Giles, Frank 1919–

views updated

Giles, Frank 1919–

(Frank Thomas Robertson Giles)

PERSONAL: Born July 31, 1919, in London, England; son of F.L.N. (an army officer) and Elgiva (Allen) Giles; married Lady Katharine Pamela Sackville, 1946; children: Sebastian, Sarah, Belinda Giles Dimbelby. Education: Brasenose College, Oxford, M.A., 1946. Religion: Anglican. Hobbies and other interests: Wine (especially claret and burgundy), opera, watercolor painting, visiting his holiday home in northern Corfu, Greece.

ADDRESSES: Home—42 Blomfield Rd., London W9 2PF, England; Bunns Cottage, Lye Green, Crowborough, East Sussex TN6 1UY, England.

CAREER: British Diplomatic Service, London, private secretary, 1945–46; Times, London, England, assistant correspondent in Paris, France, 1947–50, chief correspondent in Rome, Italy, 1950–53, and Paris, 1953–60, foreign editor of Sunday Times, 1961–77, deputy editor, 1967–81, editor, 1981–83. Times Newspapers Ltd., director, 1981–85. Painshill Park Trust, past chair. British Institute, Florence, Italy, member of board of governors. Military service: British Army, 1939–45.

MEMBER: Society of Dilettanti, Brooks's Club, Beefsteak Club.


A Prince of Journalists: The Life and Times of Henri Stefan Opper de Blowitz, Faber & Faber (London, England), 1962, Open Court (LaSalle, IL), 1974.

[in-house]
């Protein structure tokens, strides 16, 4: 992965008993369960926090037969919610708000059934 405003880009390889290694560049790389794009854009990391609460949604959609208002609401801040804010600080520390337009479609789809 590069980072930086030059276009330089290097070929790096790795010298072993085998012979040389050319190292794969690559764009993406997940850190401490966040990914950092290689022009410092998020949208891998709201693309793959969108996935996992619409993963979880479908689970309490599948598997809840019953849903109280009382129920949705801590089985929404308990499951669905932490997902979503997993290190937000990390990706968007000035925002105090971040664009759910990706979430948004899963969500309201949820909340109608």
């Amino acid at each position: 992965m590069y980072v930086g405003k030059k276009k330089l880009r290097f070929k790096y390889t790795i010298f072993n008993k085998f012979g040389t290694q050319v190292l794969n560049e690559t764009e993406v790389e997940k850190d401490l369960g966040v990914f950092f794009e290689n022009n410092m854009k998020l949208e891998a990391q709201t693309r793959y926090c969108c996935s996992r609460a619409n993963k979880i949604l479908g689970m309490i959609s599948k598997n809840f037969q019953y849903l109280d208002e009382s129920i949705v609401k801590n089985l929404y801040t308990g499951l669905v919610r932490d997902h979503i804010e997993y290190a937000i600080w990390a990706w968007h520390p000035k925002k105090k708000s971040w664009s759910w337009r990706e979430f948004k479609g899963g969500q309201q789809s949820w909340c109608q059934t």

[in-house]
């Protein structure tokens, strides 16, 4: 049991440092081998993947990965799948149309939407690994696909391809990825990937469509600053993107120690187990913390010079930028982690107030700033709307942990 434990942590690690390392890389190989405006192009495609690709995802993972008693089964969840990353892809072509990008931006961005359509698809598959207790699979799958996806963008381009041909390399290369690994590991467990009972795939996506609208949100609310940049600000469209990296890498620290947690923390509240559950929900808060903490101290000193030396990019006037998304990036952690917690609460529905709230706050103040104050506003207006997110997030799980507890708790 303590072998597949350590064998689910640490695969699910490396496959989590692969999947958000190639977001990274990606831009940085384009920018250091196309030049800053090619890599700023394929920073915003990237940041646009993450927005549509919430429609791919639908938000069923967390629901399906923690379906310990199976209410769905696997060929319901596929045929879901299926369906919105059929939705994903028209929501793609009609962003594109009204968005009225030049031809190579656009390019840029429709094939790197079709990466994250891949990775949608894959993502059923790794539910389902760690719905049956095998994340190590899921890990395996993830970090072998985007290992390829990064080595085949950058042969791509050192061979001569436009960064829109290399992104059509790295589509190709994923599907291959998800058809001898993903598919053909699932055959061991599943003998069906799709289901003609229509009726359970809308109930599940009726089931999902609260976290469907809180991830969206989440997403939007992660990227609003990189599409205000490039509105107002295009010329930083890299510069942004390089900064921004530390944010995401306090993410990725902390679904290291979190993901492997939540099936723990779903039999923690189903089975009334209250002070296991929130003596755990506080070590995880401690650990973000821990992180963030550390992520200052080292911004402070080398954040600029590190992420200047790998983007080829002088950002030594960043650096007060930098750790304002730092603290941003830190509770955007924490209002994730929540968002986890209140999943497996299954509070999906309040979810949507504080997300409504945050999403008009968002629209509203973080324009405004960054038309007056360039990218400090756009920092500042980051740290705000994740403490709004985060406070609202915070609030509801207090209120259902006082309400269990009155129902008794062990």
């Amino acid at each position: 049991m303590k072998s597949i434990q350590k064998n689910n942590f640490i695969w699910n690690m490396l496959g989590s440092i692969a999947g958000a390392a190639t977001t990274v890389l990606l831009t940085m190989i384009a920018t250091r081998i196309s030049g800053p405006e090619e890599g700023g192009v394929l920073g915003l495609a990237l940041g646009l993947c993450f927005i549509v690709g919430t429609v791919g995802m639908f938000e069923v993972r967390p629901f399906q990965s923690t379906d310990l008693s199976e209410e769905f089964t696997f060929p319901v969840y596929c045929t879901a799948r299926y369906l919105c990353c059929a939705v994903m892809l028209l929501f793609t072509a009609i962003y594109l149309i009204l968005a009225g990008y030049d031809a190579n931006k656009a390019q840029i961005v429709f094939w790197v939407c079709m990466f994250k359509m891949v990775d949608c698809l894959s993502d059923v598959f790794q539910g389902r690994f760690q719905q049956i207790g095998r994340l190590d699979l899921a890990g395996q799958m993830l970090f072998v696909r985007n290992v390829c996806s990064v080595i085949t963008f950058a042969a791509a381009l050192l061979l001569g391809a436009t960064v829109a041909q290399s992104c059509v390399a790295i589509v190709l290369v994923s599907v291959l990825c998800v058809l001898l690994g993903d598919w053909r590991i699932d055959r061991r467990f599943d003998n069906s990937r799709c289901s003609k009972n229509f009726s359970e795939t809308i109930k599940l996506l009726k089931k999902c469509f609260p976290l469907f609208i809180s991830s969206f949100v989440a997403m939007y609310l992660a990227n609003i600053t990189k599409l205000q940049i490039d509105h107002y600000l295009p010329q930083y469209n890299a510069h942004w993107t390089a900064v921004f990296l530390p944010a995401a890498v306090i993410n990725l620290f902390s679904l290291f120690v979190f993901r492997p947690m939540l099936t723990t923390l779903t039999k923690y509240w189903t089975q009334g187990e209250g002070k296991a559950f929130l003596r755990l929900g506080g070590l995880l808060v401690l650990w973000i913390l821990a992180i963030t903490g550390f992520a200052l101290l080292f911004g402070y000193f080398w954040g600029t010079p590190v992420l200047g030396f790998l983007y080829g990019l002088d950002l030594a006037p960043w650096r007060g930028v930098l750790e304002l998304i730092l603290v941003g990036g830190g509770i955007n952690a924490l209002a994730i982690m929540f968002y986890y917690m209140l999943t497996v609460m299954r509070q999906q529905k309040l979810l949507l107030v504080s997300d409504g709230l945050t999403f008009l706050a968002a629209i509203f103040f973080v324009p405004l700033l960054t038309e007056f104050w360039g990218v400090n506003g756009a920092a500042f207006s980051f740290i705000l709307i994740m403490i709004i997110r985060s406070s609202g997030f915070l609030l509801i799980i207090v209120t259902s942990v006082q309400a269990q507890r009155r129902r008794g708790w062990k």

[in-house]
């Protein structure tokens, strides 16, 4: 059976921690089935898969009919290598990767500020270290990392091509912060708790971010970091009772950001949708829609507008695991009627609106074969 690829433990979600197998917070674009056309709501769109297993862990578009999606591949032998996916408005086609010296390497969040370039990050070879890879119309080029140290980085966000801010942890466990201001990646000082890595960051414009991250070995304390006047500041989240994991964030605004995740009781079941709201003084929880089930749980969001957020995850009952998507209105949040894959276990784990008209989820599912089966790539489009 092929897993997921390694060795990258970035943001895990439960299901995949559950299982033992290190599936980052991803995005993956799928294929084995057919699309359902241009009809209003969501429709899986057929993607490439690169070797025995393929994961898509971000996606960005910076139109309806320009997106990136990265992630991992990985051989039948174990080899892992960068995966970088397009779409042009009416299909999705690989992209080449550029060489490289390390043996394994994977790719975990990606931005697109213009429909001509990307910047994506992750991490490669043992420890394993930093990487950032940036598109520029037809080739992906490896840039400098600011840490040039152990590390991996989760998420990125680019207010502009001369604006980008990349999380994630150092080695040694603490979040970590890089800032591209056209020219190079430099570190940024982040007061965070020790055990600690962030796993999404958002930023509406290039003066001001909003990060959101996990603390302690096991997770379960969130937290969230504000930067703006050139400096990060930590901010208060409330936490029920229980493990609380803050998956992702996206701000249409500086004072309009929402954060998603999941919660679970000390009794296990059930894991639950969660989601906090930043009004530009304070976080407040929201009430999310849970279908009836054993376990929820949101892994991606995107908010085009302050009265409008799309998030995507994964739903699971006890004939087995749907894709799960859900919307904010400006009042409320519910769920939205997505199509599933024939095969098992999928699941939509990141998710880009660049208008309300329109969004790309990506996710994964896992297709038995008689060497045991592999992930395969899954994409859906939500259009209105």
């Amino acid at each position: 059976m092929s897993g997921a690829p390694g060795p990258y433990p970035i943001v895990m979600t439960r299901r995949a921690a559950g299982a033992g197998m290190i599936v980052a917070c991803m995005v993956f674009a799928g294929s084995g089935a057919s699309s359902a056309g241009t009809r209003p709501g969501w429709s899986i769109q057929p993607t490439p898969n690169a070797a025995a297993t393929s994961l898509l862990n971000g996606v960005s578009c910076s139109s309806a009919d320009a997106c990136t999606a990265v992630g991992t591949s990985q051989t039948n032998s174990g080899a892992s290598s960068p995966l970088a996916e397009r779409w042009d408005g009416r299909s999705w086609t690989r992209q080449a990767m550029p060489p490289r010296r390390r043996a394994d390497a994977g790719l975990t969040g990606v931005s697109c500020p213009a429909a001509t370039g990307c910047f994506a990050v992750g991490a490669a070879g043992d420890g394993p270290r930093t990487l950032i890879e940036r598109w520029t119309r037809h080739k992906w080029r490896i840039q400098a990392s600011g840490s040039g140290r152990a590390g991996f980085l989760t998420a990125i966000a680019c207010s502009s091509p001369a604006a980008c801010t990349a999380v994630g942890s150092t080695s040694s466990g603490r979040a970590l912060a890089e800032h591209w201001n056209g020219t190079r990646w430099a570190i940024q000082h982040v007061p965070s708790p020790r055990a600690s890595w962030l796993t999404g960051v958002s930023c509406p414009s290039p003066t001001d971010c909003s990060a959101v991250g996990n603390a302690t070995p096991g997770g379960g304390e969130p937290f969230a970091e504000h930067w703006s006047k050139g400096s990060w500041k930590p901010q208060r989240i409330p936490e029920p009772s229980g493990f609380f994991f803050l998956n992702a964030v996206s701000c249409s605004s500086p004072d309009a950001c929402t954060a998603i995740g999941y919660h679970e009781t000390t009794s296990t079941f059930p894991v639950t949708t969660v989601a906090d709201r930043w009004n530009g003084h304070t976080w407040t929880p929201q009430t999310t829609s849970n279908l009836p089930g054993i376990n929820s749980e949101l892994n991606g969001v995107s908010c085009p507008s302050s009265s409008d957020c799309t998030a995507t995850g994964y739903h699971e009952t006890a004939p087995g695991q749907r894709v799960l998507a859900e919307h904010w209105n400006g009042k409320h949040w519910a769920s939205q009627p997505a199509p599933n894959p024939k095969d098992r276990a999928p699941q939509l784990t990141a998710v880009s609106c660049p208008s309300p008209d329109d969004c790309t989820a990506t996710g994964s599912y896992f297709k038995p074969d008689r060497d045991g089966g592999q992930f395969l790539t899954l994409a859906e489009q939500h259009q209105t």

Sundry Times (autobiography), J. Murray (London, England), 1986.

The Locust Years: The Story of the Fourth French Republic, 1946–1958, Secker & Warburg (London, England), 1991, Carroll & Graf (New York, NY), 1994.

(Editor) Corfu: The Garden Isle, presented by Spiro Flamburiari, photographs by Fritz von der Schulenburg and Christopher Simon Sykes, Abbeville Press (New York, NY), 1994.

Napoleon Bonaparte, England's Prisoner, Carroll & Graf (New York, NY), 2001.

SIDELIGHTS: Frank Giles once told CA: "My temporary membership in the Diplomatic Service from 1945 to 1946 as private secretary to Secretary of State Ernest Bevin gave me a lifelong interest in foreign affairs."

Giles more recently told CA: "The favorite among my books is The Locust Years: The Story of the Fourth French Republic, 1946–1958, because a) it is a work of original research and expertise—the result of years of close observation of the French political and social scene; b) it got mostly glowing reviews; and c) it is judged to be eminently readable."



Times Literary Supplement, September 19, 1986, review of Sundry Times.